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catalyst
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Post: # 6598Post catalyst »

my wife pruned her mother's vine and fig tree last year (in uk)
mum-in-law was devastated... "what have you done"

this year both are bigger than ever with more fruit than ever before!!!

can't stress the need to prune enough.

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Post: # 6605Post Wombat »

Thanks Andy,

What sort of press do you have?

Nev
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Post: # 6618Post Guest »

hi
its an old hand press.... metal base, wooder barrel shaped top, with a big screw on the top that you turn with a bar....
i'd post a photo, but a friend has borrowed it...
andy

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Post: # 6623Post Wombat »

No worries, thanks mate!

Nev
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Our website on living more sustainably in the suburbs! - http://www.underthechokotree.com/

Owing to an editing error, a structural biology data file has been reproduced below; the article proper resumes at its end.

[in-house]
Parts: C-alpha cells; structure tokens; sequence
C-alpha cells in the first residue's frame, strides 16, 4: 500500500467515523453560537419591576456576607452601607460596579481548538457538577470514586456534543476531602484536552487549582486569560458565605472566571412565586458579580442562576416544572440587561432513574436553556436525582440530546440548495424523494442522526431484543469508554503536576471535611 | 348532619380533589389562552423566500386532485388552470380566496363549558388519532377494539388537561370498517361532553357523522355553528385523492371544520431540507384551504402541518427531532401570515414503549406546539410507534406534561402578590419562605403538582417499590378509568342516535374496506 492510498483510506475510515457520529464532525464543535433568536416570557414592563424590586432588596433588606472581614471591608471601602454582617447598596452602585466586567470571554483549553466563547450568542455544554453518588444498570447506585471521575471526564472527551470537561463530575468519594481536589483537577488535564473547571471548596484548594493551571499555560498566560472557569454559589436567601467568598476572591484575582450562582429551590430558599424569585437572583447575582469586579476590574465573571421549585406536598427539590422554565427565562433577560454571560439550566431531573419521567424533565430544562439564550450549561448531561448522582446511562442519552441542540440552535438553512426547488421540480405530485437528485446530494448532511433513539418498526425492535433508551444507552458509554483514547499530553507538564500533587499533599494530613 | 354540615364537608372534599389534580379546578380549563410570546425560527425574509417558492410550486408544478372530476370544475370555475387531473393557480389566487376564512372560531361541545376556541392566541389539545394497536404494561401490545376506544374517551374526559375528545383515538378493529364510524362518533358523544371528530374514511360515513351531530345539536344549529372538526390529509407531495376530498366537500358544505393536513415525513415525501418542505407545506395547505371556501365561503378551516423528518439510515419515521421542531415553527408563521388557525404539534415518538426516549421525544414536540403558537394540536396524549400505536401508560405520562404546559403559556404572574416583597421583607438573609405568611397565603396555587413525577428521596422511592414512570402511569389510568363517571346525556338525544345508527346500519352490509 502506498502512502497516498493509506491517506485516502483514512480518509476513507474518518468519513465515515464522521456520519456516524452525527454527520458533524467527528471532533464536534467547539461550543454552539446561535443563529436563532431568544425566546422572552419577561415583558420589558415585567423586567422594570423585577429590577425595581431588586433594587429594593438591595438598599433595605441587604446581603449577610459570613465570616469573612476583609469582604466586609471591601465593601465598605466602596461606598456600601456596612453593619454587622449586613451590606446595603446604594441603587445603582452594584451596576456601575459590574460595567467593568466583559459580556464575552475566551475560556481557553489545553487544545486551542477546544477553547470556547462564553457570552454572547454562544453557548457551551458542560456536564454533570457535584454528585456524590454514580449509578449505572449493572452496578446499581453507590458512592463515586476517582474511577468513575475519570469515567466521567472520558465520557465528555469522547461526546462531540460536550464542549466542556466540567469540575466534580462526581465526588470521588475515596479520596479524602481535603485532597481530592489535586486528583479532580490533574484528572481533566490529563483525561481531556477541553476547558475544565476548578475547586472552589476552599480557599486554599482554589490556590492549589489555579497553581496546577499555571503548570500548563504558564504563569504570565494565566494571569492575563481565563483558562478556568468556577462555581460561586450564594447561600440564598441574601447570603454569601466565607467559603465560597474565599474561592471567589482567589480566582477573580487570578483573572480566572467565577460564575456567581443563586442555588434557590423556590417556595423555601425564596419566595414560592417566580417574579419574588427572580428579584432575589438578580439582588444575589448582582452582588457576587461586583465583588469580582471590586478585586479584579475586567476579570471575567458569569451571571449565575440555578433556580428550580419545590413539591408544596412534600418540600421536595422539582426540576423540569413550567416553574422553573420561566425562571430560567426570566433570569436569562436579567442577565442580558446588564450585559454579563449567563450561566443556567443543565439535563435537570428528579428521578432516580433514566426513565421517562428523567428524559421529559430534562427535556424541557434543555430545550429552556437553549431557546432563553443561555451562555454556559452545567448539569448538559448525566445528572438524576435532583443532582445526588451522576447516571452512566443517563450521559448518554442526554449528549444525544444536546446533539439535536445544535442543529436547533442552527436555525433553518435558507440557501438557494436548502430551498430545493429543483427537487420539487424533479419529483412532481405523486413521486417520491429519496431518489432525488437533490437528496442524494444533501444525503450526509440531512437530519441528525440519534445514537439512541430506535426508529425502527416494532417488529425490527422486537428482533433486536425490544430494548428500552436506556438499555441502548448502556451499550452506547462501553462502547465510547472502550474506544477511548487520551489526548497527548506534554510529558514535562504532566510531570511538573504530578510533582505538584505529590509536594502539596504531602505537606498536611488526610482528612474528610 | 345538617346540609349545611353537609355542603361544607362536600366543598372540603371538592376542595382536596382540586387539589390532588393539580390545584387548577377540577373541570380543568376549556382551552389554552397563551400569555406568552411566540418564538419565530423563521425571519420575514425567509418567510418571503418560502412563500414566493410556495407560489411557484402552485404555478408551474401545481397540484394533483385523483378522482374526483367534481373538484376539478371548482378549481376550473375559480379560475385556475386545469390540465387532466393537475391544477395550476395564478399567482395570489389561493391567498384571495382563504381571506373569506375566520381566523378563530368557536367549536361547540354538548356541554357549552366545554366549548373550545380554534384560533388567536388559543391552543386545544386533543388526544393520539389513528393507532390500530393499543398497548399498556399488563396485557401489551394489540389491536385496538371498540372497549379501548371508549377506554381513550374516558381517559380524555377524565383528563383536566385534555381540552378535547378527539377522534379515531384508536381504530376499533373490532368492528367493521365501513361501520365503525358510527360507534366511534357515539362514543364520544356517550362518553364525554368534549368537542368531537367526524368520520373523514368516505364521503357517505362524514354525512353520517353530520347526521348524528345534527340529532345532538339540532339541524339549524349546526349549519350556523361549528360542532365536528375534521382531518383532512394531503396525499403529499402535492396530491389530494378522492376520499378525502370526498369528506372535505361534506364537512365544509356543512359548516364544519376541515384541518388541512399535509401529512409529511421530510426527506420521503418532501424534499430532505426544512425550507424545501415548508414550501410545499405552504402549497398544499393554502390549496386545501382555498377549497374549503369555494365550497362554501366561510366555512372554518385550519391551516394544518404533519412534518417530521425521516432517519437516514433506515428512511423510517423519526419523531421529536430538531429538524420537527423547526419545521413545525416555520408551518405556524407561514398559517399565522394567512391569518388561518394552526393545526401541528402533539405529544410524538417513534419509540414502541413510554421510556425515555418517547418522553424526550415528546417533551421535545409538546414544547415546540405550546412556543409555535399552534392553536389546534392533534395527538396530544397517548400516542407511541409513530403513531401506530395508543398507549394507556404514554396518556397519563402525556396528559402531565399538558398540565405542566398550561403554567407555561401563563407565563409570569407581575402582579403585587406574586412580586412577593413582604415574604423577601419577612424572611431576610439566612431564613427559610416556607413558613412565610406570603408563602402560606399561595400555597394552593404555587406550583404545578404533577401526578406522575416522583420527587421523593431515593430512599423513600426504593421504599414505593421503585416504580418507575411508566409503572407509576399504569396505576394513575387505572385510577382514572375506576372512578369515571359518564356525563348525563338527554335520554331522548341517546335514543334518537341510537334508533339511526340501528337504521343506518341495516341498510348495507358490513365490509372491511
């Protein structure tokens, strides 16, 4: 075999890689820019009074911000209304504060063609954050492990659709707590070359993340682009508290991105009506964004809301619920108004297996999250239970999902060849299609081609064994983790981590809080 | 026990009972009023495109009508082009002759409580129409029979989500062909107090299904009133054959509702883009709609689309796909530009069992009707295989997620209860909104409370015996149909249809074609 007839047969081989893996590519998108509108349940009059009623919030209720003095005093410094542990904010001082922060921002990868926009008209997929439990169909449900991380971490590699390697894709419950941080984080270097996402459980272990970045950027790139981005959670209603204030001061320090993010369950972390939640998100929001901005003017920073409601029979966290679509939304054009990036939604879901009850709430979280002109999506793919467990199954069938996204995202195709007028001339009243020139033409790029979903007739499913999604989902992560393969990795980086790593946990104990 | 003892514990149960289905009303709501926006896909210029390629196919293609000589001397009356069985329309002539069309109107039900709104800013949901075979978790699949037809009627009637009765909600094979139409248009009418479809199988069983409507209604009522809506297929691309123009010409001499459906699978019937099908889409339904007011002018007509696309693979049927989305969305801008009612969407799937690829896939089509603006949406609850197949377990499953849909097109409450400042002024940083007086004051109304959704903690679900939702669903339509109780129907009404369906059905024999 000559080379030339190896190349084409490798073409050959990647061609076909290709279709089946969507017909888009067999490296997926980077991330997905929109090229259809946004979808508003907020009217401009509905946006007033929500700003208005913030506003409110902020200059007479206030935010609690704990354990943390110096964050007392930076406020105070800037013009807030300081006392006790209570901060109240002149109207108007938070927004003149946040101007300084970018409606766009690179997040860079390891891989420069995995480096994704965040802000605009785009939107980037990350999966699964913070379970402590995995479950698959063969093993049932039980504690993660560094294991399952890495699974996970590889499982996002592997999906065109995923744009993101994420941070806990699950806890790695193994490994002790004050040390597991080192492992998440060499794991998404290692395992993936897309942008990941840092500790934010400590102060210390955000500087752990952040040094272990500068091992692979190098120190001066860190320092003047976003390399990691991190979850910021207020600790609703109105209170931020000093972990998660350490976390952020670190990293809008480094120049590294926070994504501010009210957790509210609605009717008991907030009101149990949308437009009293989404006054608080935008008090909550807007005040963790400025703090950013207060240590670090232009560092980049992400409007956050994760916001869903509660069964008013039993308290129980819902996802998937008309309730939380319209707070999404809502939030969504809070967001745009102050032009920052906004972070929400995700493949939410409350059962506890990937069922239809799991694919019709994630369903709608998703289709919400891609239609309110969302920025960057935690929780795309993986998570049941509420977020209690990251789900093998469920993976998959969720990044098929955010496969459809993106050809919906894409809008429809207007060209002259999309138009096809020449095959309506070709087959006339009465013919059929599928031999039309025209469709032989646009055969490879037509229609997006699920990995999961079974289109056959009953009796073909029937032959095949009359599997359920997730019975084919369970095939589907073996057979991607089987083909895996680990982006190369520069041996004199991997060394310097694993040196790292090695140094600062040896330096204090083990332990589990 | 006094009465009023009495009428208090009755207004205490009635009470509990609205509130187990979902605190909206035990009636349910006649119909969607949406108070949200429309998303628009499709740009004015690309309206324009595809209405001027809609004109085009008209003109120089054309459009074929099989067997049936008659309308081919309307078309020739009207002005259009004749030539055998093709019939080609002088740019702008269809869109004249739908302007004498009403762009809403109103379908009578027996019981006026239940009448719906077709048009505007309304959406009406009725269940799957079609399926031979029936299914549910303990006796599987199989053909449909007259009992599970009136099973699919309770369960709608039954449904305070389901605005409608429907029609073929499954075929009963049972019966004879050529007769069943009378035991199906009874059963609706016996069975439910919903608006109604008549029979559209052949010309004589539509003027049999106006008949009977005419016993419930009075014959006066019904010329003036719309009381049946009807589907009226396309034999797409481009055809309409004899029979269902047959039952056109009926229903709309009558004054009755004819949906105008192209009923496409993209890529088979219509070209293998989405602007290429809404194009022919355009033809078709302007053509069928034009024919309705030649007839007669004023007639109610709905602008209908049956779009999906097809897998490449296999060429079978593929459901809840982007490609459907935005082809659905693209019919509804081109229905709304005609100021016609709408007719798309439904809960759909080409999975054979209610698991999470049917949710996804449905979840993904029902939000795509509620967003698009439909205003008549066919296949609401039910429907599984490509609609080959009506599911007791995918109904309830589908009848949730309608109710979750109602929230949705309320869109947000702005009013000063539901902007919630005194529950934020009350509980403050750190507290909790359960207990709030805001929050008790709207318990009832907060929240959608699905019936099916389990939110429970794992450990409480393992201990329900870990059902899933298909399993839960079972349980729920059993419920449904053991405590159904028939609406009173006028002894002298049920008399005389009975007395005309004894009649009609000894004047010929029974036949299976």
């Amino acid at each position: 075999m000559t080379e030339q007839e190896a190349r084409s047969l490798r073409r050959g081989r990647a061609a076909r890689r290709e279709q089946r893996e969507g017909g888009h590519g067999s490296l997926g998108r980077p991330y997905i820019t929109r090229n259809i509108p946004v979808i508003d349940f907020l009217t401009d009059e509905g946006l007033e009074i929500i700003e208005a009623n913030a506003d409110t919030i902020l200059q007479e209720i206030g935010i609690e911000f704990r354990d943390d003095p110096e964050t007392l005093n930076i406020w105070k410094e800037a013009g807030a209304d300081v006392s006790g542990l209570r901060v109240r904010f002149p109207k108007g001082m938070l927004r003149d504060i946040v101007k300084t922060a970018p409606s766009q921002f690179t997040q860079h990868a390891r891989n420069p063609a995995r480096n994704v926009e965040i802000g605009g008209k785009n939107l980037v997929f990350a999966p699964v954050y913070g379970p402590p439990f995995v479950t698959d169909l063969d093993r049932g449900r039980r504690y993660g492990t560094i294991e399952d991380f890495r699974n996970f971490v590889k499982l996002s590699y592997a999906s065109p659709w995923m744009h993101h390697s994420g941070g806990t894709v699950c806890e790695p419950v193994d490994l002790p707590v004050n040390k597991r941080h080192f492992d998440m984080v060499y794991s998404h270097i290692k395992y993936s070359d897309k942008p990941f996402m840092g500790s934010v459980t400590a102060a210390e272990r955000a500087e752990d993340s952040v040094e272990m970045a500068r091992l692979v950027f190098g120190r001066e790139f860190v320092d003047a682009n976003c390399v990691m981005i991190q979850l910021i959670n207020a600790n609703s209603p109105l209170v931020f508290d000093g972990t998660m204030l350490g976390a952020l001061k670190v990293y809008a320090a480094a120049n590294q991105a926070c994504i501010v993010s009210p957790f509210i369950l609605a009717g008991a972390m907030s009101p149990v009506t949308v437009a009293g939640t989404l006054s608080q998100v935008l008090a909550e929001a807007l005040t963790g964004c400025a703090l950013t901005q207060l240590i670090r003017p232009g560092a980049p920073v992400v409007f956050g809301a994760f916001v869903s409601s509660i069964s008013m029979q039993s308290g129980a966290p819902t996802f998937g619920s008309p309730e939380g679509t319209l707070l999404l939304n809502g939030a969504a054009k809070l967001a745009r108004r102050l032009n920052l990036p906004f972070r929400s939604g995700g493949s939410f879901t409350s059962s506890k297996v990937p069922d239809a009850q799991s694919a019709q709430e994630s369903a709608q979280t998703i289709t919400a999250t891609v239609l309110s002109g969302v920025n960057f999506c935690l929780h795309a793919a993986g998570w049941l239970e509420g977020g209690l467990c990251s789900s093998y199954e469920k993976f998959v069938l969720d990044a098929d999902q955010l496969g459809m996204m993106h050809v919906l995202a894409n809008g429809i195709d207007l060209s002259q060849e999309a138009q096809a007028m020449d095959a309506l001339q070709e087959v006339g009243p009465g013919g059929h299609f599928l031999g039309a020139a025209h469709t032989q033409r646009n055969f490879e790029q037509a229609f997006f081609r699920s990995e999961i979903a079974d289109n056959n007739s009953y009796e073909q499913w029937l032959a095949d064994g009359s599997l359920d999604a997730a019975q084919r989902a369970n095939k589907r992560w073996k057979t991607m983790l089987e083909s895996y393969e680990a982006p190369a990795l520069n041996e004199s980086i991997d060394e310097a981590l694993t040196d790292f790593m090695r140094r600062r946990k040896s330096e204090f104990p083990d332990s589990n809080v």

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catalyst
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Post: # 9320Post catalyst »

been drinking the wine for a couple of months now...
pretty good this year.... have to decant the rest out of the 100 litre barrels soon.
have just finished pruning the vines too... now we have to rebuild the trellises and start tying them in...
andy

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Post: # 9389Post Moorf »

Hello catalyst

Very interested to read of another forumite who has grapes and makes wine. We have a small vineyard of 150, 30 yr old, vines - four varieties apparently but we're unable to fully i.d them at the moment. I have a sneaky suspicion that there's a red in there somewhere!! As you can see, I'm no viticulture expert!

I'd be interested to hear of your method of wine-making from harvest through to quaffing! Currently it's early summer here in NZ, and our vines (which I don't think were well pruned for the last couple of years) are HEAVING with bunches of grapes - so much so that I did a bit of thinning as I read that overcropping can seriously damage the root systems. I have found the nets which we shall need to put on in the next few weeks. I envisage harvesting around April time - maybe March - this year is a learning year for us. I have already roped in several village kids to pick them!!

I'd love to hear of your experiences...

Thanks
Moorf
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Post: # 9403Post catalyst »

hi
luckily i'd written this for somewhere else... so here it is: